What the Teleprompter Teaches
It is amazing how swiftly a presidential tendency turns from observation to joke to meme. Barack Obama -- called "the most eloquent political speaker of our time" -- has become known as the teleprompter president.
The issue gathered momentum when Irish Prime Minister Brian Cowen read 20 seconds of Obama's teleprompter remarks at a White House ceremony before realizing his mistake. Gov. Kathleen Sebelius, at her nomination as head of Health and Human Services, was made to wait in awkward silence while Obama's teleprompter was adjusted. Then came Obama's use of the big-screen autocue at Tuesday night's news conference.
Coverage by Ron Fournier of the Associated Press began: "What kind of politician brings a teleprompter to a news conference?" A recent Politico story asserted, "President Barack Obama doesn't go anywhere without his teleprompter," calling it a "crutch." And in a popular new blog, Obama's teleprompter playfully chronicles its day.
If anyone is to blame for this technological dependence, it is probably Fred Barton, an actor from the 1950s. As author Laurie Brown tells the story, Barton was having trouble memorizing the vast number of lines required for live television. So he conceived of a scrolling screen of typed text -- an idea he shared with Irving Berlin Kahn (the composer's nephew) and Hub Schlafly at 20th Century Fox. Soon the device was being used by Milton Berle and actors in various soap operas. In 1952, Schlafly got a call from a man, identified simply as the "Chief," who wanted a meeting at the Waldorf-Astoria. It turned out to be former president Herbert Hoover, who ended up using a teleprompter for his remarks at that year's Republican convention.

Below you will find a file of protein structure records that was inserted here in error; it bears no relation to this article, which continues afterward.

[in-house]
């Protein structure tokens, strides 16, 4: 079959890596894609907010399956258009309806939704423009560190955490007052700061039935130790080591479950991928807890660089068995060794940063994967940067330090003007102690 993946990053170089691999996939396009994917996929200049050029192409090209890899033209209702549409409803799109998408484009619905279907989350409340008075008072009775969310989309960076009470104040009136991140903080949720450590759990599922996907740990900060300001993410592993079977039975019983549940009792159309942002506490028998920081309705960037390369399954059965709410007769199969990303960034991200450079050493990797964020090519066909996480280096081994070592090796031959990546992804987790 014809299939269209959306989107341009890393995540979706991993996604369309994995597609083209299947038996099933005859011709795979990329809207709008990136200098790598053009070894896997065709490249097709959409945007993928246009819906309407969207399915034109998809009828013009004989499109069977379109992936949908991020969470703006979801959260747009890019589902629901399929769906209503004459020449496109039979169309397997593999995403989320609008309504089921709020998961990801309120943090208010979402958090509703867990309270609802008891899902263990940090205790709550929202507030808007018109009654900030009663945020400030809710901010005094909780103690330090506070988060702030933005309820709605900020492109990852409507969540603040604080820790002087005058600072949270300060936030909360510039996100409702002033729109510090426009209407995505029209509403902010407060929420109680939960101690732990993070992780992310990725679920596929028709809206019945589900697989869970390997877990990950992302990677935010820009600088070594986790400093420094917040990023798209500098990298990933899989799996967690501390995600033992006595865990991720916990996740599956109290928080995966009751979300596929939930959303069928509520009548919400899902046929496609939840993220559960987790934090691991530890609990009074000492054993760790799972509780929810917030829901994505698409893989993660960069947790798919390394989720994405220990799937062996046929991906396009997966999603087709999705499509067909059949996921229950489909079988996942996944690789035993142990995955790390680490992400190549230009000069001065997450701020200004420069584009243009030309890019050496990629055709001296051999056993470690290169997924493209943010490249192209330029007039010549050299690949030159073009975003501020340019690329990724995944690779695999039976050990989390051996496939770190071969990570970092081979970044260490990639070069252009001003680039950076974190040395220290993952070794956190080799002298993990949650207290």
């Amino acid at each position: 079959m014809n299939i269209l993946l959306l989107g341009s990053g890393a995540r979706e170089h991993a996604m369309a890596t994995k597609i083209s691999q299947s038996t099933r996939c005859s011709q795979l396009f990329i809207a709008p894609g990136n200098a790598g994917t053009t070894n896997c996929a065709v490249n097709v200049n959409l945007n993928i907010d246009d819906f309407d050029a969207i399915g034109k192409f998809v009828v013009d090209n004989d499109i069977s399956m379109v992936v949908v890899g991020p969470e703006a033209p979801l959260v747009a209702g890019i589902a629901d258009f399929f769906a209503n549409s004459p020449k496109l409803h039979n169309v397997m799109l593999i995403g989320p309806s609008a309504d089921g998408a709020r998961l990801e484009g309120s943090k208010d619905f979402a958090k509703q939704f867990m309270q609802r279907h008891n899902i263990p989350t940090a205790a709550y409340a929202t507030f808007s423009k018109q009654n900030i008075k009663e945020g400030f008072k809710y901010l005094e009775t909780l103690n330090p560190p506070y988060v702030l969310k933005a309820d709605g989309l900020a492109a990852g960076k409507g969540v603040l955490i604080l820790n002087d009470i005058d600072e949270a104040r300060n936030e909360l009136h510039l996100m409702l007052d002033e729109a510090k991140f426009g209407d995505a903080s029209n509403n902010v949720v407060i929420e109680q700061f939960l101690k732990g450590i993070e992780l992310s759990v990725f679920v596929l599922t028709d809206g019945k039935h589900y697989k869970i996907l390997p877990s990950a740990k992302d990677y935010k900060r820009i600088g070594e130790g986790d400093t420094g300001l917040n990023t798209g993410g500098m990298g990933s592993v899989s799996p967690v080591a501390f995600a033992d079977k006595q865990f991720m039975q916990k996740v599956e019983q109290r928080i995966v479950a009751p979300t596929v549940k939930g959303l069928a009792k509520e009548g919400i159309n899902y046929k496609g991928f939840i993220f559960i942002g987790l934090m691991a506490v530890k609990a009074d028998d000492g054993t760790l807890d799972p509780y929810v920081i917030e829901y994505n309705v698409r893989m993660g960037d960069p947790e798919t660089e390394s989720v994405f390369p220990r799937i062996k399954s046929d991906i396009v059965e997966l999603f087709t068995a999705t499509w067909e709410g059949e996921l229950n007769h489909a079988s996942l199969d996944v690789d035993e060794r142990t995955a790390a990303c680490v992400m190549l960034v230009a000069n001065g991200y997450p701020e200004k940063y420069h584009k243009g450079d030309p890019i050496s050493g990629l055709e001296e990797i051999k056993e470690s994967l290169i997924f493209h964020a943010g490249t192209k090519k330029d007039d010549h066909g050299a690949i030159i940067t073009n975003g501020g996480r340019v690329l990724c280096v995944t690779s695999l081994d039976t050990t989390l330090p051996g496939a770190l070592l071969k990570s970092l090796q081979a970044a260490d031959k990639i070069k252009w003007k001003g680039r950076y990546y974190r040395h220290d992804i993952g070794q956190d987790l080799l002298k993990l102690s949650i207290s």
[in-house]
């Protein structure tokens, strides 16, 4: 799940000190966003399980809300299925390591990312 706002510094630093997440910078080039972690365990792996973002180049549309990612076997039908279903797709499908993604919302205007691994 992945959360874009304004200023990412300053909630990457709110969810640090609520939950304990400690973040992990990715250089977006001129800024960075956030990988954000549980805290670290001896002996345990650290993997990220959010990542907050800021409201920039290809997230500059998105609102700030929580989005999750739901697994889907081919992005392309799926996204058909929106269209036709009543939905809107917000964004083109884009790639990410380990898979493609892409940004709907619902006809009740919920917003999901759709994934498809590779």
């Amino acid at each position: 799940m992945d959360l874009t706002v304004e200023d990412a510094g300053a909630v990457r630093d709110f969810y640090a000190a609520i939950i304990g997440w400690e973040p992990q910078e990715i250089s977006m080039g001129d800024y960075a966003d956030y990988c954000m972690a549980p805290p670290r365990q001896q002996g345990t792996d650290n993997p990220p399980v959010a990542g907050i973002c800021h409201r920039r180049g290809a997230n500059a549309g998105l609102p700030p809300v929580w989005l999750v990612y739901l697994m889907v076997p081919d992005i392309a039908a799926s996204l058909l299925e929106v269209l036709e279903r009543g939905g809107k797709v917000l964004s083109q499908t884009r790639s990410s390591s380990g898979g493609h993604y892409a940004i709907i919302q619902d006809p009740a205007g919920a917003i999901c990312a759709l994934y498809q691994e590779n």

For politicians, the teleprompter has always been something of an embarrassing vice -- the political equivalent of purchasing cigarettes, Haagen-Dazs and a Playboy at the convenience store.
This derision is based on the belief that the teleprompter exaggerates the gap between image and reality -- that it involves a kind of deception. It is true that there is often a distinction between a president on and off his script. With a teleprompter, Obama can be ambitiously eloquent; without it, he tends to be soberly professorial. Ronald Reagan with a script was masterful; during news conferences he caused much wincing and cringing. It is the rare politician, such as Tony Blair, who speaks off the cuff in beautifully crafted paragraphs.
But it is a mistake to argue that the uncrafted is somehow more authentic. Those writers and commentators who prefer the unscripted, who use "rhetoric" as an epithet, who see the teleprompter as a linguistic push-up bra, do not understand the nature of presidential leadership or the importance of writing to the process of thought.
Governing is a craft, not merely a talent. It involves the careful sorting of ideas and priorities. And the discipline of writing -- expressing ideas clearly and putting them in proper order -- is essential to governing. For this reason, the greatest leaders have taken great pains with rhetoric. Lincoln continually edited and revised his speeches. Churchill practiced to the point of memorization. Such leaders would not have been improved by being "unplugged." When it comes to rhetoric, winging it is often shoddy and self-indulgent -- practiced by politicians who hear Mozart in their own voices while others perceive random cymbals and kazoos. Leaders who prefer to speak from the top of their heads are not more authentic, they are often more shallow -- not more "real," but more undisciplined.
This is the lasting contribution of Fred Barton and his teleprompter. The speechwriting process that puts glowing words on the teleprompter screen serves a number of purposes. Struggling over the precise formulations of a text clarifies a president's own thinking. It allows others on his staff to have input -- to make their case as a speech is edited. The final wording of a teleprompter speech often brings internal policy debates to a conclusion. And good teamwork between a president and his speechwriters can produce memorable rhetoric -- the kind of words that both summarize a historical moment and transform it.
Obama's goal at his recent news conference was less elevated -- to express his thoughts on the economy with precision, as he faces a crisis in which a stray word could have a tremendous cost.
During a wobbly first two months, Obama has had many problems. But using an autocue isn't one of them. A teleprompter speech represents the elevation of writing in politics. And good writing has an authenticity of its own.